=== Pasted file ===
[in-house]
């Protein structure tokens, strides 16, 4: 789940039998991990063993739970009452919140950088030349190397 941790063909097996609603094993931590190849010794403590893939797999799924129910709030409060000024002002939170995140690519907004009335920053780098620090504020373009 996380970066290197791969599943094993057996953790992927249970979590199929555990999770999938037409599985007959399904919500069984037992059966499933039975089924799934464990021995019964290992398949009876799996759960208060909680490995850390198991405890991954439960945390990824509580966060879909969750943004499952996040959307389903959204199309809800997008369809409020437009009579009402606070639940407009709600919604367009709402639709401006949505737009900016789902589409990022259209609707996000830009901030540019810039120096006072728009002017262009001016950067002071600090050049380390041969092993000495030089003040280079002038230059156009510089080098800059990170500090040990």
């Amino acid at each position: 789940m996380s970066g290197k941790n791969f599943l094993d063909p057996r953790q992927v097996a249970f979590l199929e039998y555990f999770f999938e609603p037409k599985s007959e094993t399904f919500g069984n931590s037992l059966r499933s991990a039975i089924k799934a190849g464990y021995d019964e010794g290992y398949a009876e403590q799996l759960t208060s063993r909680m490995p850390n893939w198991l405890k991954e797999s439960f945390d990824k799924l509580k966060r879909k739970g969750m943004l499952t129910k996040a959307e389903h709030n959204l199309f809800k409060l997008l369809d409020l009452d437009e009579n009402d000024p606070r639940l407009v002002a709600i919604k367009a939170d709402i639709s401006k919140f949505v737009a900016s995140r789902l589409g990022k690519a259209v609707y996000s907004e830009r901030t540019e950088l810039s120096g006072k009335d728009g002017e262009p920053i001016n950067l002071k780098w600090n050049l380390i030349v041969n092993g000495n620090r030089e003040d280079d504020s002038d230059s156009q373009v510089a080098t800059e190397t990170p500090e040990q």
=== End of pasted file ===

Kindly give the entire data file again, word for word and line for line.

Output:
[in-house]
């Protein structure tokens, strides 16, 4: 789940039998991990063993739970009452919140950088030349190397 941790063909097996609603094993931590190849010794403590893939797999799924129910709030409060000024002002939170995140690519907004009335920053780098620090504020373009 996380970066290197791969599943094993057996953790992927249970979590199929555990999770999938037409599985007959399904919500069984037992059966499933039975089924799934464990021995019964290992398949009876799996759960208060909680490995850390198991405890991954439960945390990824509580966060879909969750943004499952996040959307389903959204199309809800997008369809409020437009009579009402606070639940407009709600919604367009709402639709401006949505737009900016789902589409990022259209609707996000830009901030540019810039120096006072728009002017262009001016950067002071600090050049380390041969092993000495030089003040280079002038230059156009510089080098800059990170500090040990």
């Amino acid at each position: 789940m996380s970066g290197k941790n791969f599943l094993d063909p057996r953790q992927v097996a249970f979590l199929e039998y555990f999770f999938e609603p037409k599985s007959e094993t399904f919500g069984n931590s037992l059966r499933s991990a039975i089924k799934a190849g464990y021995d019964e010794g290992y398949a009876e403590q799996l759960t208060s063993r909680m490995p850390n893939w198991l405890k991954e797999s439960f945390d990824k799924l509580k966060r879909k739970g969750m943004l499952t129910k996040a959307e389903h709030n959204l199309f809800k409060l997008l369809d409020l009452d437009e009579n009402d000024p606070r639940l407009v002002a709600i919604k367009a939170d709402i639709s401006k919140f949505v737009a900016s995140r789902l589409g990022k690519a259209v609707y996000s907004e830009r901030t540019e950088l810039s120096g006072k009335d728009g002017e262009p920053i001016n950067l002071k780098w600090n050049l380390i030349v041969n092993g000495n620090r030089e003040d280079d504020s002038d230059s156009q373009v510089a080098t800059e190397t990170p500090e040990q």